Well let me, - "the great explorer of windows and asker of such random questions at walking tours that disturbs the story that the guide was narrating, much to the annoyance of the other people"- tell you.

In the olden days Tax was levied on anything and everything - and there also was a window tax. The bigger the window, the more moolah you give. In the courtyards, the top most floor was often for servants and other people lower than officers in stature. So as you move from first floor to third floor, the windows get smaller, because the poor people did not have the means to pay for it. Often, outside the complex courtyard, people didn't even have windows. You can notice them even in the government buildings that are quite old.

I have also now a new respect for French windows, though am not sure they levied window tax.

This day was also getting some basics in place - Food, water and city living. "Ham and Quesa"are Ham and cheese sandwiches that are available everywhere, and are tasty. These can cost between 1.5 Euro to 5 euro, depending on the place you buy it. But it is quite filling. The other trick is to get a good heavy breakfast, and the best bet is to get cheap breakfasts at hostel or a free breakfast at the hotel you choose to stay in. What I did was to get the 4.5 Euro breakfast at my hostel - Eggs, cold cut meat, sausages, lots of bread and croissants (Yum!), corn flakes, fruit juices, coffee, baked pastry and fruits, yoghurt and coffee. And I usually packed fruits, bread and pastry into my bag for lunch / or later.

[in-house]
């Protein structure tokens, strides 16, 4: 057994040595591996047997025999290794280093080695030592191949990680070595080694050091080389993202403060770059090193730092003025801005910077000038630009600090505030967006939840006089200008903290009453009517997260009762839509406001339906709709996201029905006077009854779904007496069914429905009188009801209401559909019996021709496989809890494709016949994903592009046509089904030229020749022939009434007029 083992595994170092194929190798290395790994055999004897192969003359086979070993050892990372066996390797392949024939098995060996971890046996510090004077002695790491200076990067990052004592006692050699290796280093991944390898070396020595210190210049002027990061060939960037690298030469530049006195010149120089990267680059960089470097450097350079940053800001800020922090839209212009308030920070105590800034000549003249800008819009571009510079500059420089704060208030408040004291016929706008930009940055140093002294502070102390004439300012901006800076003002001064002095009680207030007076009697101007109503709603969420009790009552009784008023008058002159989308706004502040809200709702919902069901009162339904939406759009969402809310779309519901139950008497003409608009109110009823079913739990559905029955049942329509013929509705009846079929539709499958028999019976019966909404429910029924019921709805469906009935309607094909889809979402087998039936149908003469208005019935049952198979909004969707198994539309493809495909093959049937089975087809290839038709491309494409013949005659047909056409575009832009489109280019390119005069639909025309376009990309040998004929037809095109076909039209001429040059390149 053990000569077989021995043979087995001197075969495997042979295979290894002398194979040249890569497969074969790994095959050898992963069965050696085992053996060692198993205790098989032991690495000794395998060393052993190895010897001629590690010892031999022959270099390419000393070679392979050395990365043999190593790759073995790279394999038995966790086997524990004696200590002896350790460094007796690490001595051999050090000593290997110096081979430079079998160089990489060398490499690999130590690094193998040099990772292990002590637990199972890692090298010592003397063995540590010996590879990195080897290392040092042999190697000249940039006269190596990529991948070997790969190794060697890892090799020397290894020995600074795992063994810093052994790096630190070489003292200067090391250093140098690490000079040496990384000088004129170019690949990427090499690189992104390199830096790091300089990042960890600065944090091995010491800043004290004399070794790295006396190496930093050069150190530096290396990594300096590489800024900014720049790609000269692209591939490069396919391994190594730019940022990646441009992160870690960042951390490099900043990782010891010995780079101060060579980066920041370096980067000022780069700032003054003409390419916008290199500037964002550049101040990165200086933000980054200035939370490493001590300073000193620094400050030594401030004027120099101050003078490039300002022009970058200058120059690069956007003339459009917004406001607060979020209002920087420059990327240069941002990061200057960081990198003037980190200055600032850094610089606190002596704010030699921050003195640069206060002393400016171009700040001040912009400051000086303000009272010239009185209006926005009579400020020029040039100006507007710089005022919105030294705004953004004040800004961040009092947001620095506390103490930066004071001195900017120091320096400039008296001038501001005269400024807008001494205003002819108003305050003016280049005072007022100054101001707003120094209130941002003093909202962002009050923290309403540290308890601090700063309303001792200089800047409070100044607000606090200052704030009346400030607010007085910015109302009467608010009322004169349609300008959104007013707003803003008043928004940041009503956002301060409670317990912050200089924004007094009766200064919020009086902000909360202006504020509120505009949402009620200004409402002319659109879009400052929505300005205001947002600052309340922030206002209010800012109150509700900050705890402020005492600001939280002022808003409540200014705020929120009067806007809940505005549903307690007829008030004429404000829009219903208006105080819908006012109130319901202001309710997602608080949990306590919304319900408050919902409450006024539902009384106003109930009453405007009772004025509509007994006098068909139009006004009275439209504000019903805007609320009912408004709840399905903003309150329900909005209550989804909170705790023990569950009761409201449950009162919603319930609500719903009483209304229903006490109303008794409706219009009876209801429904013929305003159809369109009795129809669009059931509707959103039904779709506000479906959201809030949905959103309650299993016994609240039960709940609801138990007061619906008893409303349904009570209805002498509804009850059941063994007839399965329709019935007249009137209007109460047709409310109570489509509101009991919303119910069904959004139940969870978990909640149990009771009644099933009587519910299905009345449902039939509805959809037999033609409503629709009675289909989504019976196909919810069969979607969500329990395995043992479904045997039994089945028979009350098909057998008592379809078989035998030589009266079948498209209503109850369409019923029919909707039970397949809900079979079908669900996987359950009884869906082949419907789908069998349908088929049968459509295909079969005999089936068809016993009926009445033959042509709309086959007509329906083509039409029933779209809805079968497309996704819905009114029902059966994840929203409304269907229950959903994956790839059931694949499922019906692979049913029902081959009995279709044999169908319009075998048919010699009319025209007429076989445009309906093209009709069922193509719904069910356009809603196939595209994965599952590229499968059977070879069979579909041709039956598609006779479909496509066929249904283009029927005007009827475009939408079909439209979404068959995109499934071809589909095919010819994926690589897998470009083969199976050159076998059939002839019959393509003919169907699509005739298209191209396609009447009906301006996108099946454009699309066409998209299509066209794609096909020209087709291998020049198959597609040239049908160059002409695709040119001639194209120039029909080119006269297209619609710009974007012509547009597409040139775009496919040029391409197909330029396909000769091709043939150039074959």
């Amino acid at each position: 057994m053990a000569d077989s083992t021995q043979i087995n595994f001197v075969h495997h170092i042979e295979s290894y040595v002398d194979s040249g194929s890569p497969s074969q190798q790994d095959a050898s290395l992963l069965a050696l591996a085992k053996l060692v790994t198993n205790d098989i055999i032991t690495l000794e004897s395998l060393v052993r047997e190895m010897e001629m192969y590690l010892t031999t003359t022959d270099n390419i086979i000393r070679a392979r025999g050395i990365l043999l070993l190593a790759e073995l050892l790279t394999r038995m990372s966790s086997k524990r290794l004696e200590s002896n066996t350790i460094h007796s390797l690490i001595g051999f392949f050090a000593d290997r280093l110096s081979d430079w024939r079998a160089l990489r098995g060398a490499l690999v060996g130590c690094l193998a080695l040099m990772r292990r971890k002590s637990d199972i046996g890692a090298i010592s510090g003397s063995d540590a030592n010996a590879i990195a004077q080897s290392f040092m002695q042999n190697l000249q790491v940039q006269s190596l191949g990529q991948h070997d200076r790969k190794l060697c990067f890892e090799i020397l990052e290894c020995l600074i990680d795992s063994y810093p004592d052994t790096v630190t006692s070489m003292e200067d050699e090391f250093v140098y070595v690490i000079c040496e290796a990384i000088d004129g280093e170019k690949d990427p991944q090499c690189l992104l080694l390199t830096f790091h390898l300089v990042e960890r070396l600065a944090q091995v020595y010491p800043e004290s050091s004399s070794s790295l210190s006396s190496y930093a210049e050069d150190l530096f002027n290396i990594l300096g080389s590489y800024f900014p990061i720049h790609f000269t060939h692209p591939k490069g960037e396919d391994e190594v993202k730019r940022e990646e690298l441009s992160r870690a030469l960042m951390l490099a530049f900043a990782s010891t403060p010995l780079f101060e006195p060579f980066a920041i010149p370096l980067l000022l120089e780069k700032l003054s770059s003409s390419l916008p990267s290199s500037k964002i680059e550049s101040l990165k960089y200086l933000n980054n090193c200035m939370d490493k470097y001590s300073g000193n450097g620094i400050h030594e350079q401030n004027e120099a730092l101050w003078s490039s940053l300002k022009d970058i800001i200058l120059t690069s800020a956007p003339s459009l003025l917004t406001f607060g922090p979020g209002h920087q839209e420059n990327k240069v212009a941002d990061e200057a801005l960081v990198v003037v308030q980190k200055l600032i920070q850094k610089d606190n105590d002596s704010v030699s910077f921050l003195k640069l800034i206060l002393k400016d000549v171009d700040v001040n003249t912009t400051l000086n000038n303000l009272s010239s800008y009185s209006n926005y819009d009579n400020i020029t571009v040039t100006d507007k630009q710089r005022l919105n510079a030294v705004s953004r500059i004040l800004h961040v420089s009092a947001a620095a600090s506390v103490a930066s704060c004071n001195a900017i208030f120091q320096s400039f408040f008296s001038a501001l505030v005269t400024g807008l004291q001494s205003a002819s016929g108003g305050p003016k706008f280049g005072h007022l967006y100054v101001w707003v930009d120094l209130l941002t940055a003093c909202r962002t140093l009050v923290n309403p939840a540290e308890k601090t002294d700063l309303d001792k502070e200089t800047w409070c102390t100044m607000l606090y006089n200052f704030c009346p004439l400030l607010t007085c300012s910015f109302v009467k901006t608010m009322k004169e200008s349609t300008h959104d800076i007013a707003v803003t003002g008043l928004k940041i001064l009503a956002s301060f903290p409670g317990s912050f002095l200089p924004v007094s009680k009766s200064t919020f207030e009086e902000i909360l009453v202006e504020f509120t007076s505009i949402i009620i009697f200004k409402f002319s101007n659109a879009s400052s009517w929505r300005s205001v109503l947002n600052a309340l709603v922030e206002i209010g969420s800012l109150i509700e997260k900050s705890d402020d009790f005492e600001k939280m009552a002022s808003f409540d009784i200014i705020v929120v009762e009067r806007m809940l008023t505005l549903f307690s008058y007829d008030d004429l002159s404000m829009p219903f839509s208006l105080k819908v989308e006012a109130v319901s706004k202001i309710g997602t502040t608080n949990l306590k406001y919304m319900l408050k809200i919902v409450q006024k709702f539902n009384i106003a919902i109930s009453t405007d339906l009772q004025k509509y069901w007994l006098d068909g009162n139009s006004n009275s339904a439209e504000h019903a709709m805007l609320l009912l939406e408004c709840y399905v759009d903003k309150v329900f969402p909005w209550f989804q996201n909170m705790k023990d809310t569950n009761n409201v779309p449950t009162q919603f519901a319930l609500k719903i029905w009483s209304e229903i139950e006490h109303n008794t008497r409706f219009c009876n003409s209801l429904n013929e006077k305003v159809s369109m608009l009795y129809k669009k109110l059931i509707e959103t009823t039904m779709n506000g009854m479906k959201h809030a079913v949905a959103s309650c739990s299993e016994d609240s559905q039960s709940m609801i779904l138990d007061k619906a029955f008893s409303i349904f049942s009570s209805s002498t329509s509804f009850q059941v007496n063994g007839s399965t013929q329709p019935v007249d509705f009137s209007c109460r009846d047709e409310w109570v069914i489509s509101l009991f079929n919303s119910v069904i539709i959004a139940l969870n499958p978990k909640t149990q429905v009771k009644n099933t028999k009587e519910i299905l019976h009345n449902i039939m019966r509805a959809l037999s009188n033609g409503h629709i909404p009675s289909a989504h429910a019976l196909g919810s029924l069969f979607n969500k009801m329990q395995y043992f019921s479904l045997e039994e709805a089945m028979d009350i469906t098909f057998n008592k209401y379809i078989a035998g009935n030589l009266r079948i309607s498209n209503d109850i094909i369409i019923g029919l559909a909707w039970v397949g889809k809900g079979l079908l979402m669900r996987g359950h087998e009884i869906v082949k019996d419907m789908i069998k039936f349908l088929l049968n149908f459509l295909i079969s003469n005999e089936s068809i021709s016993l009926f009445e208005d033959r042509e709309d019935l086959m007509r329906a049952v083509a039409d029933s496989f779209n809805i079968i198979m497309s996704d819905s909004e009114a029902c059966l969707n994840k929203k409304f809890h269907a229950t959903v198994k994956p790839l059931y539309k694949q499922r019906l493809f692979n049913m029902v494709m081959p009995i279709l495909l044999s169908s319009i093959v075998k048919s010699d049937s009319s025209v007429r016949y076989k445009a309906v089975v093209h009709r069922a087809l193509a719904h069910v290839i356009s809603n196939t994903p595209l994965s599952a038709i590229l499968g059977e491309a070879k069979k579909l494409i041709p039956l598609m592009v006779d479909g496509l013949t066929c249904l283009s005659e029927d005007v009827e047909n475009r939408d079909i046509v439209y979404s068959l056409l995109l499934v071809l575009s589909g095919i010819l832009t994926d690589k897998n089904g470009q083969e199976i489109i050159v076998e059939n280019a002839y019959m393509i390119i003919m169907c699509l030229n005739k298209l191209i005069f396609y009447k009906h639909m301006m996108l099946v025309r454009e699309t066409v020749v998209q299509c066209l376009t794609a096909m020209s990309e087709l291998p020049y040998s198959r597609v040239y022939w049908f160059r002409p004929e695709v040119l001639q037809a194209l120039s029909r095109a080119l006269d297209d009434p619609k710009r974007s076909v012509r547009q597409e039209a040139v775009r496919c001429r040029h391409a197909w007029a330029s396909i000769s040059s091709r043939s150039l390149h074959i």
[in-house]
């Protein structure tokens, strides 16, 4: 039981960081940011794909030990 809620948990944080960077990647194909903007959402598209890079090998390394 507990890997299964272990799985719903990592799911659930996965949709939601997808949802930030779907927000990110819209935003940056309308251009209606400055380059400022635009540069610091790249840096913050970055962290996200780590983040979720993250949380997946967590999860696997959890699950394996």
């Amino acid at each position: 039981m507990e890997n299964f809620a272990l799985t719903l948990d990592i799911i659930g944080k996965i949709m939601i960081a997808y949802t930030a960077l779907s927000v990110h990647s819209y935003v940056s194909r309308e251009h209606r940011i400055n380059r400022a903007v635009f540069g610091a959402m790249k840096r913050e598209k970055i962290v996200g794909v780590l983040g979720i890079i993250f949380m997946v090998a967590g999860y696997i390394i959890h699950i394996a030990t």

It's also worth it to not mess with drinking water - you have to pay for water everywhere, unlike in India. However there are free drinking water fountains (chlorinated water), so carrying a bottle and refilling it can be good, but I decided to buy a big 1.5 litre bottle of water every day for about a euro. I also kept drinking - beer and coke zero all day, because why the hell not?! Almost ALL of the cafes and restaurants have seating outside, under canopies that spray misty water to cool down the place. And there's nothing more refreshing than a glass of beer (or wine if you prefer) to chill. I also tried to have one good meal at a well known place everyday - this can go between 8 to 30 euros, depending on where and what you eat. For e.g the Paella cost me 11 Euros. I budgeted about 50 Euros, and I tried to plan the restaurants a day ahead so I could eat good stuff at the best places!

Day 2 was meant for a hop and hop off bus that takes you around 30 stops across Barcelona. You get on board from the starting point, and from there on, you can get on and off of any of these buses, as many times as you want for free. They have a neat air conditioned coach, and a sunny upper deck equipped with headphones that have guides in 16 languages. The audio talks you through the route when a venue of interest comes up. And trust me, in other cities you can make do with just the metro, but in Barcelona it's absolutely worth it to get this service. The city has attractions in every direction, and the  busses take two routes. One to the east, and one to the west, and you can finish one of them and then get on the other.